Norman Swan: OK. So it goes into the air and it just drops down with gravity, or washed
out with rain?
Jerry Keeler: Well the mercuric chloride form is a very water-soluble form, so most of the
mercury contamination is related to mercury that’s engulfed in the clouds. It gets into the
cloud droplets and then comes out in the rain. So one of the things that our Swedish
colleagues found years ago was that the acid deposition problem with lower pHs and so
forth, was also related to high mercury problems, and so the same areas that were
getting hit with high levels of acid deposition also had very high levels of mercury.
Norman Swan: Air to water, so it lands in the sea? Or it lands in lakes, or what’s the story
here now? What happens when it comes back to earth?
Jerry Keeler: Well here again, this is one of the things that’s really difficult. The plumes are
emitted in multiple forms. I already mentioned about the gas phase forms, but they also
do come out as particulates, and these forms then get engulfed in the clouds, they come
to the surface and what happens to the mercury once it hits the surface is it changes
forms and then comes back up again. So that it’s a continual cycle, it’s like a
grasshopper: it goes up, comes down, goes up, comes down.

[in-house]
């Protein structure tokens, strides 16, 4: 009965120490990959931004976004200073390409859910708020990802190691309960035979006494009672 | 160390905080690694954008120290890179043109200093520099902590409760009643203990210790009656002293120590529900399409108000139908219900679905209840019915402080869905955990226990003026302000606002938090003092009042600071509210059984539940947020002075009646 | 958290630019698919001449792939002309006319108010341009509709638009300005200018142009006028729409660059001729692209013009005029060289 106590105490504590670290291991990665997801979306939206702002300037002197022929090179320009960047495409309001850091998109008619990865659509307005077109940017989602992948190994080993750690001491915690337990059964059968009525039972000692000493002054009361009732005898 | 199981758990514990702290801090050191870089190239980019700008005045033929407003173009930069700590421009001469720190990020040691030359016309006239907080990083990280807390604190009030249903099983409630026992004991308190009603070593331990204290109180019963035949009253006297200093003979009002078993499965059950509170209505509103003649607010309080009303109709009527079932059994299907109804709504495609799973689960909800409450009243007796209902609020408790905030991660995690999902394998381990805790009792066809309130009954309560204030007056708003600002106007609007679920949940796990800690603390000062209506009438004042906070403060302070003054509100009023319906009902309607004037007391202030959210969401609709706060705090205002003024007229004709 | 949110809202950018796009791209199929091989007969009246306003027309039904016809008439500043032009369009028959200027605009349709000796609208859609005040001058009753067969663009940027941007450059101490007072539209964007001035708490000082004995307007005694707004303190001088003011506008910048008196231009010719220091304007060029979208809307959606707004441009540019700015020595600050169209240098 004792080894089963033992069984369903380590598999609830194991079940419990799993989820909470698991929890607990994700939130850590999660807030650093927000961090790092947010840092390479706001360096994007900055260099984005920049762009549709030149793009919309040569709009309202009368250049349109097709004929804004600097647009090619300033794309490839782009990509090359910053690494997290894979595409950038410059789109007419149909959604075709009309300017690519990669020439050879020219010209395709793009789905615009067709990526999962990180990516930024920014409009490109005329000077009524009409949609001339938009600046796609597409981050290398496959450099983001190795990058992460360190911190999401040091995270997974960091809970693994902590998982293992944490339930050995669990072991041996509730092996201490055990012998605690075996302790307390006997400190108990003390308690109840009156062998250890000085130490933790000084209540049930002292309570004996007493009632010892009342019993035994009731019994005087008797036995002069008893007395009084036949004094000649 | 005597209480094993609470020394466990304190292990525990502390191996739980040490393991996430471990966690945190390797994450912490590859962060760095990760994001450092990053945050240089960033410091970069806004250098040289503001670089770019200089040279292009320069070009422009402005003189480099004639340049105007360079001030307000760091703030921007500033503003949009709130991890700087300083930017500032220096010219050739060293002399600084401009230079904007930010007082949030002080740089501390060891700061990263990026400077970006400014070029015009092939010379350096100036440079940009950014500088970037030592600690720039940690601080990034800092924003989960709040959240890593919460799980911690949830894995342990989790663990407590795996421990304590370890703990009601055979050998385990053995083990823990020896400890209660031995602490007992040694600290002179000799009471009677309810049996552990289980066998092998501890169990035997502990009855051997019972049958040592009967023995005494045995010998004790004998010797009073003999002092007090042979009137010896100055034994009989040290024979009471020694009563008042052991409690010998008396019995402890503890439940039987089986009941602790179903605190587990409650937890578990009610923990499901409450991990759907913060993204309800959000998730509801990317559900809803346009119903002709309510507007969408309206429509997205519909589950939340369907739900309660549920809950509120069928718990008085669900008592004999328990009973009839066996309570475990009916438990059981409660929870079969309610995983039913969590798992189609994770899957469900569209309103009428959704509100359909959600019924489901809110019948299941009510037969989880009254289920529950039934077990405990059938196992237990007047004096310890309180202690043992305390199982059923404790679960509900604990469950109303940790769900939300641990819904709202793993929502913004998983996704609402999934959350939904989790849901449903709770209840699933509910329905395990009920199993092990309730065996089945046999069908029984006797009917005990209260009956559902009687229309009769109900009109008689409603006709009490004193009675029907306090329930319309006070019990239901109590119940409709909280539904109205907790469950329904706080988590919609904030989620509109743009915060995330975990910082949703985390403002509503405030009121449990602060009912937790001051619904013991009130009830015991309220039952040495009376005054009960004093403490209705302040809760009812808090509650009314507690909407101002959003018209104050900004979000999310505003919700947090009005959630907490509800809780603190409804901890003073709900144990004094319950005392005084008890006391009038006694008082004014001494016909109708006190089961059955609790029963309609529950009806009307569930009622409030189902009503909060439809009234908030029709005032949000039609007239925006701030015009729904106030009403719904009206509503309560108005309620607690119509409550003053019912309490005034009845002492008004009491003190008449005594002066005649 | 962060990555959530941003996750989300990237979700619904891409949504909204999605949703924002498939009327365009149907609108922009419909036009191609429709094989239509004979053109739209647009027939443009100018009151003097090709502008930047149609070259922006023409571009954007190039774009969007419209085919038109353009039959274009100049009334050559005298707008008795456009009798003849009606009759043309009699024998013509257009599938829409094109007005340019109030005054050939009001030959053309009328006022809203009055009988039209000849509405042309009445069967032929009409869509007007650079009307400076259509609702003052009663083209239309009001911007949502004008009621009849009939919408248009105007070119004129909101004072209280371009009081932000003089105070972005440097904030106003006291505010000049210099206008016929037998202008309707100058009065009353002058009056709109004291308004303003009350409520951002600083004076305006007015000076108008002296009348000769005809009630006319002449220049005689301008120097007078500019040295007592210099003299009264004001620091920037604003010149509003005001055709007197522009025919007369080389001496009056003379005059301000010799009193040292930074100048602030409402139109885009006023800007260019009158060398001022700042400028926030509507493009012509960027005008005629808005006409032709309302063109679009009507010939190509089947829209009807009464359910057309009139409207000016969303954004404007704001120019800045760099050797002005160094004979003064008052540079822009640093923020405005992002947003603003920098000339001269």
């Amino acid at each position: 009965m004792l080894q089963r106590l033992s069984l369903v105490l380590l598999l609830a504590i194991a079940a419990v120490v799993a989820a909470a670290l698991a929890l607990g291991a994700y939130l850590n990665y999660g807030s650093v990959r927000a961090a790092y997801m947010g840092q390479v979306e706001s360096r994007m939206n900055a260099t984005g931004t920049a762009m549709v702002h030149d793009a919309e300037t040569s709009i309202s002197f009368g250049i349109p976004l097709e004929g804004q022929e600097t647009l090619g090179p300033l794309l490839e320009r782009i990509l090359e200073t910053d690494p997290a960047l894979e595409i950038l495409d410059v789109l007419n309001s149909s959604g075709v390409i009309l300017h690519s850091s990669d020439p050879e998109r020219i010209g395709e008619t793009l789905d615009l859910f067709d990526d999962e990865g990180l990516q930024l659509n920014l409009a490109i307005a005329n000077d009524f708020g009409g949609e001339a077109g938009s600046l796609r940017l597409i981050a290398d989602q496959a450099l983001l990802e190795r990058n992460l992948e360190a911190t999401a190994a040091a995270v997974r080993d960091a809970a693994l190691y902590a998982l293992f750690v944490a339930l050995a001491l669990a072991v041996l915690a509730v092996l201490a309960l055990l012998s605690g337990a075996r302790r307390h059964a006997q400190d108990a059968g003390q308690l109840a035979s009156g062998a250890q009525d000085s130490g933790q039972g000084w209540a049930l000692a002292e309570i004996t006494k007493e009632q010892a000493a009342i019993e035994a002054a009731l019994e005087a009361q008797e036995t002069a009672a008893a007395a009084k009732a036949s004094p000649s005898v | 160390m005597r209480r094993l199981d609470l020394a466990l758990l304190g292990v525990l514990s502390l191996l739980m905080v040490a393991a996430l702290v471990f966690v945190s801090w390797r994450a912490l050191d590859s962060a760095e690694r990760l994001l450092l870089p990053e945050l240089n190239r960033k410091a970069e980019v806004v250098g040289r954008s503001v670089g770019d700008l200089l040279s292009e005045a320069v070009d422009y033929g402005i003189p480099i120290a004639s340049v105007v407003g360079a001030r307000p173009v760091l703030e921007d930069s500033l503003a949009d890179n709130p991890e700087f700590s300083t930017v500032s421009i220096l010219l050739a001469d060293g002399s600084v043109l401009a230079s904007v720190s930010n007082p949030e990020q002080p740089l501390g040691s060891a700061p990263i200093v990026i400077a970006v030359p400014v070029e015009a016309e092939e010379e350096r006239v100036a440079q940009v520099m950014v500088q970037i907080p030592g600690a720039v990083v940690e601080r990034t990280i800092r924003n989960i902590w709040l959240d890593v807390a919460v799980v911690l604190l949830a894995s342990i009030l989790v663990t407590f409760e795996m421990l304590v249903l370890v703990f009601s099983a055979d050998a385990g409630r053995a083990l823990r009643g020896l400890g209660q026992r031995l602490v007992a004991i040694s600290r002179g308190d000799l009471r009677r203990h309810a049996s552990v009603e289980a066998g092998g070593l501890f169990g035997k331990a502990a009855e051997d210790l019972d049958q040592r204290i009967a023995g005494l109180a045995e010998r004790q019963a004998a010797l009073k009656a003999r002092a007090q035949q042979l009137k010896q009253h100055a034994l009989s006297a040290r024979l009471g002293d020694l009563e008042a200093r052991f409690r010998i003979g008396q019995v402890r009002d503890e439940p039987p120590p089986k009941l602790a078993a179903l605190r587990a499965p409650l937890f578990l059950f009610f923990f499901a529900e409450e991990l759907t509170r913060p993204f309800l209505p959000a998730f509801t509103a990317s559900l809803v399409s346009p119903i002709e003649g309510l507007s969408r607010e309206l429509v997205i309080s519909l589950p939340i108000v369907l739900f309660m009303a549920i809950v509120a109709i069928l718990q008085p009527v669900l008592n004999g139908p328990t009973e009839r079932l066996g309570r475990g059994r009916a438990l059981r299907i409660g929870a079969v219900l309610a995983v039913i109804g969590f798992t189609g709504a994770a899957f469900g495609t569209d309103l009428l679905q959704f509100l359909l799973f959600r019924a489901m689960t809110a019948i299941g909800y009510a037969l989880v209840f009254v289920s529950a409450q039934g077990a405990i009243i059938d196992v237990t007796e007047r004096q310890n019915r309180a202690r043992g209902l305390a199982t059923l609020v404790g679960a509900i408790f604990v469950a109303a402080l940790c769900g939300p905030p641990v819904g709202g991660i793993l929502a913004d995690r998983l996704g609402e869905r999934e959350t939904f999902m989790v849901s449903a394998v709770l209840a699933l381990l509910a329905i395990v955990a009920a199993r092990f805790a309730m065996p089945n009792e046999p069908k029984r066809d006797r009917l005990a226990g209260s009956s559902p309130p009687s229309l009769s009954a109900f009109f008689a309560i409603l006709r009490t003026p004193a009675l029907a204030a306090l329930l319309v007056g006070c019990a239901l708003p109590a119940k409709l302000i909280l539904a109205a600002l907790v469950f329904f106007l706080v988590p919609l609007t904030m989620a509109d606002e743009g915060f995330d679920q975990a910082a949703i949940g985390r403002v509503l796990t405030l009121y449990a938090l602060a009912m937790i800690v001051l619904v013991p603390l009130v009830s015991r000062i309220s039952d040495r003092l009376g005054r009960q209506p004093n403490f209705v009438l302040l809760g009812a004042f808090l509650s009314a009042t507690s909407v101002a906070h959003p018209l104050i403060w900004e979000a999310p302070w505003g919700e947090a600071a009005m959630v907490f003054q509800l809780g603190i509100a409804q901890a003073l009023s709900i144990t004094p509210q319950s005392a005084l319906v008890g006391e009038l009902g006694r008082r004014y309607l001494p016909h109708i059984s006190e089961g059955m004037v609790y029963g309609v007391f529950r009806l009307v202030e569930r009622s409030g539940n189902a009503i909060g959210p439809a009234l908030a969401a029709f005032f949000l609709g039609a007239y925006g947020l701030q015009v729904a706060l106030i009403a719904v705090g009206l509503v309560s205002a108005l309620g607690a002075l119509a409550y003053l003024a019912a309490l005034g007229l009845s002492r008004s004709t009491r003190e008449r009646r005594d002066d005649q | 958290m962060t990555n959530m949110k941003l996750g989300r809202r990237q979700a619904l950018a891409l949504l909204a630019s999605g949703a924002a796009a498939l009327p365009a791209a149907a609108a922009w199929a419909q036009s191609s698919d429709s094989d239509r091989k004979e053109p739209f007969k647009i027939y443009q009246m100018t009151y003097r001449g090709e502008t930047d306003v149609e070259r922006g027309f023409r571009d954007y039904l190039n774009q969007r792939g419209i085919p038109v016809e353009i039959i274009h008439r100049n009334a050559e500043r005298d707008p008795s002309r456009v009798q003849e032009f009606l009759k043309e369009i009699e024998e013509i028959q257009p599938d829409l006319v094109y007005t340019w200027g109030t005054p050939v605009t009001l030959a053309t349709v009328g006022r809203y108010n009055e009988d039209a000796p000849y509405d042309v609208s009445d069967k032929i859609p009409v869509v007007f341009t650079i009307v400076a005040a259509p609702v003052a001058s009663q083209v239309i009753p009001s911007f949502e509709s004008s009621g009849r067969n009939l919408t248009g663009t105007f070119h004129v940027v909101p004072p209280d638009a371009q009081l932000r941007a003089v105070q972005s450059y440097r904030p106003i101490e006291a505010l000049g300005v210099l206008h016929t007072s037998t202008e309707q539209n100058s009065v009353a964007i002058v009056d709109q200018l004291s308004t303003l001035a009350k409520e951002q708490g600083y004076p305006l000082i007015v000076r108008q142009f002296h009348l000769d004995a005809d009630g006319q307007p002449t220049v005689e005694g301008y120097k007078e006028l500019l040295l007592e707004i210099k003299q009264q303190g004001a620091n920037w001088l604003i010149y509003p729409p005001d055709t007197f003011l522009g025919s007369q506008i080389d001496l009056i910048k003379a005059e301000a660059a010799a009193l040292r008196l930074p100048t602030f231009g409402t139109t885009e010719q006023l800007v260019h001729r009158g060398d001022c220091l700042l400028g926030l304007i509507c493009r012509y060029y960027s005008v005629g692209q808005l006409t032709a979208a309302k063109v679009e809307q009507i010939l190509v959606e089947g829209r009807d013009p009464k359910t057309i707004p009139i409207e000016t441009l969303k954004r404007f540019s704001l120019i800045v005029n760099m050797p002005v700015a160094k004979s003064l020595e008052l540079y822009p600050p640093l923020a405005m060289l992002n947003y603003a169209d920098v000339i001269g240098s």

Norman Swan: Well how can it go back up? So you’re saying it lands on a field and goes
back up again somehow?
Jerry Keeler: Yes. Sunlight basically transforms it into a form that it likes to be in the gas
phase, and it comes back off of the surface. So it’s a problem that allows for a very wide
contamination, so pollutants that are emitted in one spot can be transformed and
continue to be transported all around the globe, and that’s why it’s really a global
Norman Swan: And in terms of human beings, we presumably inhale that, but there
presumably is a food chain problem too?
Jerry Keeler: Yes, the greatest health risk due to mercury is in the ingestion of food. So it’s
through eating fish and other food products that are contaminated with mercury.
Norman Swan: Jerry Keeler is Associate Professor of Environment Health Sciences in the
School of Public Health at the University of Michigan, Ann Arbor.
So after having the bejesus out of you, let’s go back to low-level mercury exposure and Dr
Hugh Harris, who decided with colleagues at Stanford University in California to look
more closely at what form mercury takes once it gets into fish flesh. And the massive
machine they used to do the work is called a synchrotron.
Hugh Harris: A synchrotron generates very bright x-rays and you can tune the energy of
Norman Swan: In a sense you’re illuminating an object with x-rays instead of visible light?
Hugh Harris: Yes.
Norman Swan: And hope to be able to see through it and see its structure?
Hugh Harris: Unlike a standard x-ray that you might get at the doctor, which is just one
energy of x-rays, you actually illuminate the sample with a range of different energies,